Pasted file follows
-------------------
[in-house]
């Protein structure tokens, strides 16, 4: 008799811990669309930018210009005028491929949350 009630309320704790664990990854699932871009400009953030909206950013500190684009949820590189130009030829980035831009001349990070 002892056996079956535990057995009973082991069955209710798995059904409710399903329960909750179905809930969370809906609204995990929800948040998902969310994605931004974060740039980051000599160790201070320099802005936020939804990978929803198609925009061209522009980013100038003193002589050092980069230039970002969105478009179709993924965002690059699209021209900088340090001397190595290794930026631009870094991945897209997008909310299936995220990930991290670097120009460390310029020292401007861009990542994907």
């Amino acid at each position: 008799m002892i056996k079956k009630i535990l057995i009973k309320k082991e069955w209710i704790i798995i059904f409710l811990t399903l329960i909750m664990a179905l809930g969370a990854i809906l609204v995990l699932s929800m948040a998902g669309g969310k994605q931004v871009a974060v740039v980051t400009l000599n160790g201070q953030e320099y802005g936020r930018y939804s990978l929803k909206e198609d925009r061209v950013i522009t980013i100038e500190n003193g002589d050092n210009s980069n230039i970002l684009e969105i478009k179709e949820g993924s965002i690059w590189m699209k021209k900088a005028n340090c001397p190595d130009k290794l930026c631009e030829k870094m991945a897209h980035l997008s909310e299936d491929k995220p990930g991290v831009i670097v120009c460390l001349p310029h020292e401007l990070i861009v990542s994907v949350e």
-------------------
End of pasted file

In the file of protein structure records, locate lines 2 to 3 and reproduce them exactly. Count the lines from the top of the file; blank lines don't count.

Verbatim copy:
């Protein structure tokens, strides 16, 4: 008799811990669309930018210009005028491929949350 009630309320704790664990990854699932871009400009953030909206950013500190684009949820590189130009030829980035831009001349990070 002892056996079956535990057995009973082991069955209710798995059904409710399903329960909750179905809930969370809906609204995990929800948040998902969310994605931004974060740039980051000599160790201070320099802005936020939804990978929803198609925009061209522009980013100038003193002589050092980069230039970002969105478009179709993924965002690059699209021209900088340090001397190595290794930026631009870094991945897209997008909310299936995220990930991290670097120009460390310029020292401007861009990542994907």
């Amino acid at each position: 008799m002892i056996k079956k009630i535990l057995i009973k309320k082991e069955w209710i704790i798995i059904f409710l811990t399903l329960i909750m664990a179905l809930g969370a990854i809906l609204v995990l699932s929800m948040a998902g669309g969310k994605q931004v871009a974060v740039v980051t400009l000599n160790g201070q953030e320099y802005g936020r930018y939804s990978l929803k909206e198609d925009r061209v950013i522009t980013i100038e500190n003193g002589d050092n210009s980069n230039i970002l684009e969105i478009k179709e949820g993924s965002i690059w590189m699209k021209k900088a005028n340090c001397p190595d130009k290794l930026c631009e030829k870094m991945a897209h980035l997008s909310e299936d491929k995220p990930g991290v831009i670097v120009c460390l001349p310029h020292e401007l990070i861009v990542s994907v949350e």